2. Board Liaison Reports:

Mr. Koelsch said the School Board had picked March 9th as a date to meet with and work with the Assembly to make a decision on a spring election. They were on their second reading on televising their meetings and several of the same topics were discussed as with the Assembly.

Mayor Egan said the Alaska Committee official airfare letter would go out on December 28th to just over 200,000 recipients at a lower cost than projected.

Mayor Egan asked to move Continuation of Public Participation on Non-Agenda Items up to this point in the Agenda.

  1. CONTINUATION OF PUBLIC TESTIMONY ON NON-AGENDA ITEMS
  2. Kirby Day, 1302 Tarn Court, said in terms of permitting at the private dock, after the first year of operation of that facility they found that there were vehicles stopping in the middle of Thane Road picking people up, as well as cruising the parking lot behind buses making it unsafe for people in the area. They worked closely with JEDA to come up with an agreement which came to about .70 cents per cab/per day for the summertime. That money went directly back to enforcement and hiring Nightwatch Security to patrol traffic and the enforcement of the permit. It seemed to work well and was not quite as onerous as it sounded earlier in the evening.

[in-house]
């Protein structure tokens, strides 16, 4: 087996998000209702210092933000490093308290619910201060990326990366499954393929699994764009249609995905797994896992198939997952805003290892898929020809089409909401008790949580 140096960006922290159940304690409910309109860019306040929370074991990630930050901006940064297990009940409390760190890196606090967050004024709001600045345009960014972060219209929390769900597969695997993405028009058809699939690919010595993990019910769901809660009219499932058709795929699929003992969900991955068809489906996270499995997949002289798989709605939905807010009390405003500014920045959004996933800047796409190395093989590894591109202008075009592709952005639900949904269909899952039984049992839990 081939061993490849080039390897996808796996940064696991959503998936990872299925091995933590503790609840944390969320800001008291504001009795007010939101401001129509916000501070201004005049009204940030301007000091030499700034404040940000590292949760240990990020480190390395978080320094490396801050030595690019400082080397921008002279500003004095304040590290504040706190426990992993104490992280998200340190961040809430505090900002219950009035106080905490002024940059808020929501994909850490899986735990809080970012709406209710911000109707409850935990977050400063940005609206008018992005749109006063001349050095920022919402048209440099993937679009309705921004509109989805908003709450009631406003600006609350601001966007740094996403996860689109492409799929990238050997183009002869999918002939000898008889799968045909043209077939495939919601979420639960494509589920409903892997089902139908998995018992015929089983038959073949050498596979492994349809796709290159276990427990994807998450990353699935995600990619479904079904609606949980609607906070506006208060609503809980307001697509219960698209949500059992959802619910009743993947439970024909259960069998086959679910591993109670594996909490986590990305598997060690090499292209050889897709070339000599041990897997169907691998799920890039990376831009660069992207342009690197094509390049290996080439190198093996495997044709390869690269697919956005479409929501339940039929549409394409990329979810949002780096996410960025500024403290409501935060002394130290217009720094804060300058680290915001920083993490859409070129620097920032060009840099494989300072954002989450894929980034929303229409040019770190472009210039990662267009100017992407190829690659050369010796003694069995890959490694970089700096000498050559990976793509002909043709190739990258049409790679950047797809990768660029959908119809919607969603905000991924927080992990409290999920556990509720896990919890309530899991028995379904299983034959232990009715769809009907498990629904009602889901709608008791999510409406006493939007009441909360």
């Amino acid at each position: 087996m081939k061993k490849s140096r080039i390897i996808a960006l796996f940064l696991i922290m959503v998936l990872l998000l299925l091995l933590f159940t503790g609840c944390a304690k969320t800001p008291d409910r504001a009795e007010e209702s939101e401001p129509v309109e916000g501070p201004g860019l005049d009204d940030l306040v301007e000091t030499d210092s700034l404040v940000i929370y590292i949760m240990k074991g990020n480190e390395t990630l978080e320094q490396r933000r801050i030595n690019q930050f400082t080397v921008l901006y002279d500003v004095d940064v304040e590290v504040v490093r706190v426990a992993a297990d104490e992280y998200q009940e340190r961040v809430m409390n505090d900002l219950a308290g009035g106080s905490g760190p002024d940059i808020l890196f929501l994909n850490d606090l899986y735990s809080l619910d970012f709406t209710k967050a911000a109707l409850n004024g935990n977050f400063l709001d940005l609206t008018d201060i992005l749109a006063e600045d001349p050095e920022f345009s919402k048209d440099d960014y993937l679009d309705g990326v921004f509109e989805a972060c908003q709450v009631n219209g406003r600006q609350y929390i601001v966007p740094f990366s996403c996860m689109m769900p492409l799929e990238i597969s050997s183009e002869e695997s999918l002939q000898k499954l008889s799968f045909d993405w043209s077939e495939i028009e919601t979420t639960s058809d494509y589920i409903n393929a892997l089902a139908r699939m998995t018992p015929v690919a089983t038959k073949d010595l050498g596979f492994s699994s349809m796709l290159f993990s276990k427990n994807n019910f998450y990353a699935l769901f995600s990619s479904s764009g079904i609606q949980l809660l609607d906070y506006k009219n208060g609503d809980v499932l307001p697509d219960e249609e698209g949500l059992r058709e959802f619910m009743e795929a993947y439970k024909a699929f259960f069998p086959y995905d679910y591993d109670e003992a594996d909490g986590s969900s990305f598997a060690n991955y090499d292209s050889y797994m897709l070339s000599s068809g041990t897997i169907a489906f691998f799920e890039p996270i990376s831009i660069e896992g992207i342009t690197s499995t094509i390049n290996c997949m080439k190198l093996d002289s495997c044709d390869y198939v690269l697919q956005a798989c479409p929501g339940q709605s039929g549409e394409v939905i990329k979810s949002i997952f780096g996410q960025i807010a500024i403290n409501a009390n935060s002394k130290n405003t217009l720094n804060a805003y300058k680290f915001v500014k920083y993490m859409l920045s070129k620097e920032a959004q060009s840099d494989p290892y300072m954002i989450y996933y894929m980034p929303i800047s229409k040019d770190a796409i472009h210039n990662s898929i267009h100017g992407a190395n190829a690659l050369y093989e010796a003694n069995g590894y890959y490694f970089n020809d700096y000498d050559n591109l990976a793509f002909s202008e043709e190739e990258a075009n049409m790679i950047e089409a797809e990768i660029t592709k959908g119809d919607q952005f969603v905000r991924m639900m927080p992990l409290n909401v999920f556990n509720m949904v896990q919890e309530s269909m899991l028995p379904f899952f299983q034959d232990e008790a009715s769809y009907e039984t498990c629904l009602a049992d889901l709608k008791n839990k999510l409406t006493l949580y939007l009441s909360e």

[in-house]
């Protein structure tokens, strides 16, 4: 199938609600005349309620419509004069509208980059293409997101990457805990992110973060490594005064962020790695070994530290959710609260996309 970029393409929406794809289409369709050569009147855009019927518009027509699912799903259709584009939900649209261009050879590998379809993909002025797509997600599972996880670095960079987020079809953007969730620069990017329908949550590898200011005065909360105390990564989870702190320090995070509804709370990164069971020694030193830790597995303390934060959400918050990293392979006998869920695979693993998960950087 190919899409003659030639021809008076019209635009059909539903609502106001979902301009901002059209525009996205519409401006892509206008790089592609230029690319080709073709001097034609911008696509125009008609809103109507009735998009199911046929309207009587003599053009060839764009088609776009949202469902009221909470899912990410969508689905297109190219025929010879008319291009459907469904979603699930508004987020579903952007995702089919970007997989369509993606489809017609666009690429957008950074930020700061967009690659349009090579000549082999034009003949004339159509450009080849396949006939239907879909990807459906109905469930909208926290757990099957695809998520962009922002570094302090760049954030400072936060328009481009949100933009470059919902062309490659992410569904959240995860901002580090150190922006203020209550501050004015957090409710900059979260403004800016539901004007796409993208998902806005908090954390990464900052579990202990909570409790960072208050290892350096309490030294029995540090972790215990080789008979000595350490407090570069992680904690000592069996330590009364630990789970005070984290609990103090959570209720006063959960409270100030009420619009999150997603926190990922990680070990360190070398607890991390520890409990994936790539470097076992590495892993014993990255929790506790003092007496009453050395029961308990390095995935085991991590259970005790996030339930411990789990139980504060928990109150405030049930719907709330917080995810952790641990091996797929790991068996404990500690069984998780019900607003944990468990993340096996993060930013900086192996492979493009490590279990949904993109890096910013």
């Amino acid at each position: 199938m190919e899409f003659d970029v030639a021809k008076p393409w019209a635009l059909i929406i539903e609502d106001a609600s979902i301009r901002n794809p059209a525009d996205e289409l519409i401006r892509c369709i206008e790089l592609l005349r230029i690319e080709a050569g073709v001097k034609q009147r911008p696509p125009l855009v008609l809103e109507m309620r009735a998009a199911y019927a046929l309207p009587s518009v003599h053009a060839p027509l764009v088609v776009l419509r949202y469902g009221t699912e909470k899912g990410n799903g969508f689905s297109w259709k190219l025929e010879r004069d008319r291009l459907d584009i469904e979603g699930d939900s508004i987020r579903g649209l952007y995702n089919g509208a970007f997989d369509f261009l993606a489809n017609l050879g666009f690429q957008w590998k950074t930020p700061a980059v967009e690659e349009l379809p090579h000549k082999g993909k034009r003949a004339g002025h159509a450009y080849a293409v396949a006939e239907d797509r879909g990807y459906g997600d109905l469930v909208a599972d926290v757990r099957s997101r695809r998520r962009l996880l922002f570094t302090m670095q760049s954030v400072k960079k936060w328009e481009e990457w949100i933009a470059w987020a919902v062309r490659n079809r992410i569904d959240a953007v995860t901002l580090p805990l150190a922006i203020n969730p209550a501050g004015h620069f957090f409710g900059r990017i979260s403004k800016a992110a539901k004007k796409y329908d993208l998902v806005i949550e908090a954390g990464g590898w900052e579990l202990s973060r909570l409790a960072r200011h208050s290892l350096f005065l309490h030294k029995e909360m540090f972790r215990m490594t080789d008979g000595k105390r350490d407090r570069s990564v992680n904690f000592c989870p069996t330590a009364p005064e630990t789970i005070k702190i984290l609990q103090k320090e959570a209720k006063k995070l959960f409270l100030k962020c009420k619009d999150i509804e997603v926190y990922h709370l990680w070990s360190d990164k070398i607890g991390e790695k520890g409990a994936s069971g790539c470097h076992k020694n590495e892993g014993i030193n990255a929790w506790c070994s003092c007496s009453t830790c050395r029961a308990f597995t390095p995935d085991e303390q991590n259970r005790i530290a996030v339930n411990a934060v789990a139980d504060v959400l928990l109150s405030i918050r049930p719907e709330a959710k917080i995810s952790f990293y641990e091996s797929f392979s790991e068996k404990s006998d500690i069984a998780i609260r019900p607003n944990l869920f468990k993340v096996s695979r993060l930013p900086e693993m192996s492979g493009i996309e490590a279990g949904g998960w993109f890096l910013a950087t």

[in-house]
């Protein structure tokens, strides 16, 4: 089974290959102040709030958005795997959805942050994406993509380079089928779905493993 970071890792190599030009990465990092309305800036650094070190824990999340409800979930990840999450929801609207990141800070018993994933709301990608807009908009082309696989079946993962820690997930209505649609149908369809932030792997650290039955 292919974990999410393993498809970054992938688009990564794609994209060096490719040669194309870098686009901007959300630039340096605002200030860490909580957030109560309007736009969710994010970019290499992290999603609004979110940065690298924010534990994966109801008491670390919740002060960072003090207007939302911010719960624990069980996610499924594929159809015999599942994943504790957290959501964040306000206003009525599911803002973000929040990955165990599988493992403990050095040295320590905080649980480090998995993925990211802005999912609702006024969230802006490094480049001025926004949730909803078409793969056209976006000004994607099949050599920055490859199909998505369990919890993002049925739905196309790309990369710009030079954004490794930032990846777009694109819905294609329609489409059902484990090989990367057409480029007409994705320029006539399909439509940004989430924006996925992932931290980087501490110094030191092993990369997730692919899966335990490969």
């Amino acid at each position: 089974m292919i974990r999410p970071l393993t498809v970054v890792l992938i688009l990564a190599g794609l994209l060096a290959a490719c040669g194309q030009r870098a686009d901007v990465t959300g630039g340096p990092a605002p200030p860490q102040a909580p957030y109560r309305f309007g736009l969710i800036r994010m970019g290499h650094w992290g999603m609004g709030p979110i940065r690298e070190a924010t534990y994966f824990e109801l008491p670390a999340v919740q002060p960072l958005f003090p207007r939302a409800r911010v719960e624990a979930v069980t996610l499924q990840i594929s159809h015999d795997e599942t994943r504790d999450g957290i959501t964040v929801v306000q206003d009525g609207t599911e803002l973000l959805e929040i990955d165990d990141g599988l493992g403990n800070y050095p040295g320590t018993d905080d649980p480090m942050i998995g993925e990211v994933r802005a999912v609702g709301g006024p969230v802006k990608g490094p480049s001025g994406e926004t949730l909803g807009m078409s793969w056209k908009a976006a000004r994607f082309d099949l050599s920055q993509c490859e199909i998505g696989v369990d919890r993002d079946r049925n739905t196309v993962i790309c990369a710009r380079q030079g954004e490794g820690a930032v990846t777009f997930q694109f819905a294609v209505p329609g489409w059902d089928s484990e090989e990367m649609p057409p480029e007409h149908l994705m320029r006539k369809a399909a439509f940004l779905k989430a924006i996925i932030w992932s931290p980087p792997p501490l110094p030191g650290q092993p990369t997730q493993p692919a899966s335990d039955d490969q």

3. ASSEMBLY COMMENTS AND QUESTIONS
  4. Mr. Koelsch said there would be discussion about lobbyists and lobbying at the next Assembly meeting.

    Mr. Perkins encouraged anyone with extra food to drop it off at the Food Bank.

    Ms. Muñoz said she had the list of 21 projects that were sent off to Senator Steven’s office with descriptions of projects that were the most critical in the Juneau Area. She said the forth project was the Downtown Juneau Parking Enhancement Project. Under the funding scenario, it was requesting money for three parking garages. She wanted an explanation of that. Mr. Buck responded that those were rough project scopes that were pulled together prior to the Parking Study's completion. The actual study did not lead up to three separate facilities, but at the time, they did not know what they would need so he looked at a 20-year big picture. Ms. Muñoz was concerned because there was a planning issue underway and this appeared to be getting way ahead of that effort. Mr. Palmer said that list was put together as a shopping list and was only an effort to let them know potential projects.